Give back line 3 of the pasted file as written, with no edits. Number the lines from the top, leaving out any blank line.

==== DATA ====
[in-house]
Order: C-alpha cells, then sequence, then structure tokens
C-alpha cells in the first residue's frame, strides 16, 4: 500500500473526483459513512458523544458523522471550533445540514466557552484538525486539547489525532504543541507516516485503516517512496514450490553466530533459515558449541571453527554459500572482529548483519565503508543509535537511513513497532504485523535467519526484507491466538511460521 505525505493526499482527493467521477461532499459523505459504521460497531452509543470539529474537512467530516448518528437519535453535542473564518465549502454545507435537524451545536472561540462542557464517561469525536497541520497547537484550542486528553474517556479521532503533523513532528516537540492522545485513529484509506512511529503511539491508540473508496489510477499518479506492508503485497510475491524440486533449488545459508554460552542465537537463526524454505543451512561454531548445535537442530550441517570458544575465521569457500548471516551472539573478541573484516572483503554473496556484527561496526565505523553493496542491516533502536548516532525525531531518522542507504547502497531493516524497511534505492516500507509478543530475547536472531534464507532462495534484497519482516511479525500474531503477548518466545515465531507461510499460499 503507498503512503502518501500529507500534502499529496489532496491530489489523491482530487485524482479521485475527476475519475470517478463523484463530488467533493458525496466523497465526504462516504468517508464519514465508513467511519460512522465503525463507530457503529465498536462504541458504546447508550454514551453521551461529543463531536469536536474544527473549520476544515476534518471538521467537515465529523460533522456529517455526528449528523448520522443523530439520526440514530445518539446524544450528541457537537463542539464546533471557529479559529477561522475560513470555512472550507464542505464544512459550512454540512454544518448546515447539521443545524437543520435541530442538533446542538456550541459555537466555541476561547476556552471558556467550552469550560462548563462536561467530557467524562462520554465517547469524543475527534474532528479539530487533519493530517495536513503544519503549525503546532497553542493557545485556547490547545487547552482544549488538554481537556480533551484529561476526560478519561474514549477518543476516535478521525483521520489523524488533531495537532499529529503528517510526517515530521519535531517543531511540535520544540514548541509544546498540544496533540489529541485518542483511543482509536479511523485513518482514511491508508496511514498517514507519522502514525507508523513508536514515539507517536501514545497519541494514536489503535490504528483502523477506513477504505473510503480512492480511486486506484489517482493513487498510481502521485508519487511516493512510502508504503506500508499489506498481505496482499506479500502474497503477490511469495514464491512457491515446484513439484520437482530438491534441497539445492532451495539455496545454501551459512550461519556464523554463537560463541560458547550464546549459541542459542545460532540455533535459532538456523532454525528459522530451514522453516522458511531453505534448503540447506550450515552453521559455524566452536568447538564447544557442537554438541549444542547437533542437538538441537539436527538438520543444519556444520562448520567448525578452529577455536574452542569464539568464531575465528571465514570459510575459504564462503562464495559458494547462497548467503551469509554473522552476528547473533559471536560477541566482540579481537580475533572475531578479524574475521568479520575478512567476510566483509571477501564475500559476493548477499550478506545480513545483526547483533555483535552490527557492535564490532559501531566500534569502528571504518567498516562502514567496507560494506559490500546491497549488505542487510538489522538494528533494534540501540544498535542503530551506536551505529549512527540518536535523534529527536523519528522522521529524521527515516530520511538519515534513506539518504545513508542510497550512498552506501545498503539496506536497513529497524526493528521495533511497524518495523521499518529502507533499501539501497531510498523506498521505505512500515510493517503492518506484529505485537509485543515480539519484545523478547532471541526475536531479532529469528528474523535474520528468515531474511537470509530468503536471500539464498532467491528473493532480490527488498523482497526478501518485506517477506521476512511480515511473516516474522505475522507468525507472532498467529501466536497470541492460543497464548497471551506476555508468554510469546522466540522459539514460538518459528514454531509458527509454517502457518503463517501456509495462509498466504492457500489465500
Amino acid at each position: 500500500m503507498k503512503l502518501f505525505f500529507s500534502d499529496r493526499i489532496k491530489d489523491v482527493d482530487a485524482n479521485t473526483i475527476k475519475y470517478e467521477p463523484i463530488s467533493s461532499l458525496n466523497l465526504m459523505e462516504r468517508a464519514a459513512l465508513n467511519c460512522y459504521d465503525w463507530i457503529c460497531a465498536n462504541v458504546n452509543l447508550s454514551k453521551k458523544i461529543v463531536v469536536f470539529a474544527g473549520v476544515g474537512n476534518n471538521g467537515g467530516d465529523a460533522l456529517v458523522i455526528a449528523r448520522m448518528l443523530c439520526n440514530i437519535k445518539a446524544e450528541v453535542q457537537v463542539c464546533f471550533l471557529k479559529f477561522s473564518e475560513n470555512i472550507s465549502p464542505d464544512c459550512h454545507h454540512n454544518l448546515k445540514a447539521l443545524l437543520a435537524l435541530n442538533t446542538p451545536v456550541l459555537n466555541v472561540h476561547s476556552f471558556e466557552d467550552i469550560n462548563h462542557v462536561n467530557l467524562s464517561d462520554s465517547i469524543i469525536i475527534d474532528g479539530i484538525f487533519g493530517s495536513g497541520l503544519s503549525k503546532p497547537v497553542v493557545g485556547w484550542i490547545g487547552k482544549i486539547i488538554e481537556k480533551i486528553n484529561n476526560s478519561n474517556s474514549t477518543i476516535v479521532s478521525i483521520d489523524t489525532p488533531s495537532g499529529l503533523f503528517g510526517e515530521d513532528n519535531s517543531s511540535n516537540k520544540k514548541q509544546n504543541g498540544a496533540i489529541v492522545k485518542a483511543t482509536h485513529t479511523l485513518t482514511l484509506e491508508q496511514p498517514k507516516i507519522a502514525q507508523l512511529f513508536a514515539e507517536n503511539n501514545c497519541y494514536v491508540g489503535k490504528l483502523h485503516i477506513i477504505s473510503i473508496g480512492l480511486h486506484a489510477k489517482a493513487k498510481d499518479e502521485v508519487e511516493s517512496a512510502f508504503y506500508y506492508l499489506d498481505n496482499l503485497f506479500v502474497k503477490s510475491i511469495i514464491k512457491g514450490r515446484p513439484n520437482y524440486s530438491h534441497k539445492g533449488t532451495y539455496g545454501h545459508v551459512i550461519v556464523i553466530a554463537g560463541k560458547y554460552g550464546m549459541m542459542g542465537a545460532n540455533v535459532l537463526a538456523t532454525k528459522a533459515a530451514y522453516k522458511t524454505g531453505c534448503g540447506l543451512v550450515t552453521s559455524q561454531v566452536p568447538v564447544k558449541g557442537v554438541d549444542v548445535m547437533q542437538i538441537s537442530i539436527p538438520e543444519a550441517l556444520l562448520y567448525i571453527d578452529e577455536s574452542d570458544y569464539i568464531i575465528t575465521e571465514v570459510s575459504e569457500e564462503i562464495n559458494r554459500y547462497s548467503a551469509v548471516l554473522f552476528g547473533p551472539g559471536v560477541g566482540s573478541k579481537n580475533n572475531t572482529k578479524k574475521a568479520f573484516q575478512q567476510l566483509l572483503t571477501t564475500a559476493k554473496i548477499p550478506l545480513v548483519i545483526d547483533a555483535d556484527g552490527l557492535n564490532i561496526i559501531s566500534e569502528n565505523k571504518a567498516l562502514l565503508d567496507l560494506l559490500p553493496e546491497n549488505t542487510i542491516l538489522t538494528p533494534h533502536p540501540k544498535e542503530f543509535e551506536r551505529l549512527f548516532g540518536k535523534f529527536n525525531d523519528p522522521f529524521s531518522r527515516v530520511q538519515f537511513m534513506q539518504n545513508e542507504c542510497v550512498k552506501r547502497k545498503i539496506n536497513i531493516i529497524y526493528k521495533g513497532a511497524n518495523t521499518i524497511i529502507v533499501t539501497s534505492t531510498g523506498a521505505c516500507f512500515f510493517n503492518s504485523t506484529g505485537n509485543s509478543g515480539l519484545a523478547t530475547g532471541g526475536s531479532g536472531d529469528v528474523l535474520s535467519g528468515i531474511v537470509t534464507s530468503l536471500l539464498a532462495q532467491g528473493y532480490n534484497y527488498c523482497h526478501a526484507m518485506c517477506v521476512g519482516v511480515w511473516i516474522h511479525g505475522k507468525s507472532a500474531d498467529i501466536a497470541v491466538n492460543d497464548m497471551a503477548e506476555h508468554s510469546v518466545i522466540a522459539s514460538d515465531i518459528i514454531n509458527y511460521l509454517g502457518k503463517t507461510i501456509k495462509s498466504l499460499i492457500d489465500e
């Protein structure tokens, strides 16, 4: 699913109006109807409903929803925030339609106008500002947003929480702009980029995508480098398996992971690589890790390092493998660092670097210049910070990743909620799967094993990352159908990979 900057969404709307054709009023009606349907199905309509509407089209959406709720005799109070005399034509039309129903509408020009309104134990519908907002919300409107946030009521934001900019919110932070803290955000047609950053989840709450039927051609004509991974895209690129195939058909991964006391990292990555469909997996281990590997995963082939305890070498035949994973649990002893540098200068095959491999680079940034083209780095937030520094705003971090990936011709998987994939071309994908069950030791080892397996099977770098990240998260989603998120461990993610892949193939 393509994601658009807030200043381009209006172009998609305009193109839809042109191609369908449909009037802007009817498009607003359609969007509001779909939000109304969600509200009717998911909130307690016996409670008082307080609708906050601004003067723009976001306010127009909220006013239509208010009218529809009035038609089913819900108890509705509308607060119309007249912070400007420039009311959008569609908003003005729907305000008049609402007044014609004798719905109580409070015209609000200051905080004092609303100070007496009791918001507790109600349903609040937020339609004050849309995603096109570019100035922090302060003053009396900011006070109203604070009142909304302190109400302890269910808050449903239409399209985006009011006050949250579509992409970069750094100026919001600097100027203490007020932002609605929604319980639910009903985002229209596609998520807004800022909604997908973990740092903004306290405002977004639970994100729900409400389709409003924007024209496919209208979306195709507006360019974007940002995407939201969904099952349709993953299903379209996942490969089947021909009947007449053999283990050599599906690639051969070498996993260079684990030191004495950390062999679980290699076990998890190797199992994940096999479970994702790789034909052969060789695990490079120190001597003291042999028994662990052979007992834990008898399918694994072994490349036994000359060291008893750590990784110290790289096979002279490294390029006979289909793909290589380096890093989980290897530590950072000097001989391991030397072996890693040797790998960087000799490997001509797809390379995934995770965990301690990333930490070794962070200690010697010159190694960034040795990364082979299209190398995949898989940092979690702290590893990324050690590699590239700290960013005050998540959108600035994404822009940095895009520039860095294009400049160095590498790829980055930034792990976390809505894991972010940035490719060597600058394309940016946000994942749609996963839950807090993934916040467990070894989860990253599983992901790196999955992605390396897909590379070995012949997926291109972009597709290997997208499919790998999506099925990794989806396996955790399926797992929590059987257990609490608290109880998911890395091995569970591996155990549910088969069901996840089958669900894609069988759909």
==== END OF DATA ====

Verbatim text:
C-alpha cells in the first residue's frame, strides 16, 4: 500500500473526483459513512458523544458523522471550533445540514466557552484538525486539547489525532504543541507516516485503516517512496514450490553466530533459515558449541571453527554459500572482529548483519565503508543509535537511513513497532504485523535467519526484507491466538511460521 505525505493526499482527493467521477461532499459523505459504521460497531452509543470539529474537512467530516448518528437519535453535542473564518465549502454545507435537524451545536472561540462542557464517561469525536497541520497547537484550542486528553474517556479521532503533523513532528516537540492522545485513529484509506512511529503511539491508540473508496489510477499518479506492508503485497510475491524440486533449488545459508554460552542465537537463526524454505543451512561454531548445535537442530550441517570458544575465521569457500548471516551472539573478541573484516572483503554473496556484527561496526565505523553493496542491516533502536548516532525525531531518522542507504547502497531493516524497511534505492516500507509478543530475547536472531534464507532462495534484497519482516511479525500474531503477548518466545515465531507461510499460499 503507498503512503502518501500529507500534502499529496489532496491530489489523491482530487485524482479521485475527476475519475470517478463523484463530488467533493458525496466523497465526504462516504468517508464519514465508513467511519460512522465503525463507530457503529465498536462504541458504546447508550454514551453521551461529543463531536469536536474544527473549520476544515476534518471538521467537515465529523460533522456529517455526528449528523448520522443523530439520526440514530445518539446524544450528541457537537463542539464546533471557529479559529477561522475560513470555512472550507464542505464544512459550512454540512454544518448546515447539521443545524437543520435541530442538533446542538456550541459555537466555541476561547476556552471558556467550552469550560462548563462536561467530557467524562462520554465517547469524543475527534474532528479539530487533519493530517495536513503544519503549525503546532497553542493557545485556547490547545487547552482544549488538554481537556480533551484529561476526560478519561474514549477518543476516535478521525483521520489523524488533531495537532499529529503528517510526517515530521519535531517543531511540535520544540514548541509544546498540544496533540489529541485518542483511543482509536479511523485513518482514511491508508496511514498517514507519522502514525507508523513508536514515539507517536501514545497519541494514536489503535490504528483502523477506513477504505473510503480512492480511486486506484489517482493513487498510481502521485508519487511516493512510502508504503506500508499489506498481505496482499506479500502474497503477490511469495514464491512457491515446484513439484520437482530438491534441497539445492532451495539455496545454501551459512550461519556464523554463537560463541560458547550464546549459541542459542545460532540455533535459532538456523532454525528459522530451514522453516522458511531453505534448503540447506550450515552453521559455524566452536568447538564447544557442537554438541549444542547437533542437538538441537539436527538438520543444519556444520562448520567448525578452529577455536574452542569464539568464531575465528571465514570459510575459504564462503562464495559458494547462497548467503551469509554473522552476528547473533559471536560477541566482540579481537580475533572475531578479524574475521568479520575478512567476510566483509571477501564475500559476493548477499550478506545480513545483526547483533555483535552490527557492535564490532559501531566500534569502528571504518567498516562502514567496507560494506559490500546491497549488505542487510538489522538494528533494534540501540544498535542503530551506536551505529549512527540518536535523534529527536523519528522522521529524521527515516530520511538519515534513506539518504545513508542510497550512498552506501545498503539496506536497513529497524526493528521495533511497524518495523521499518529502507533499501539501497531510498523506498521505505512500515510493517503492518506484529505485537509485543515480539519484545523478547532471541526475536531479532529469528528474523535474520528468515531474511537470509530468503536471500539464498532467491528473493532480490527488498523482497526478501518485506517477506521476512511480515511473516516474522505475522507468525507472532498467529501466536497470541492460543497464548497471551506476555508468554510469546522466540522459539514460538518459528514454531509458527509454517502457518503463517501456509495462509498466504492457500489465500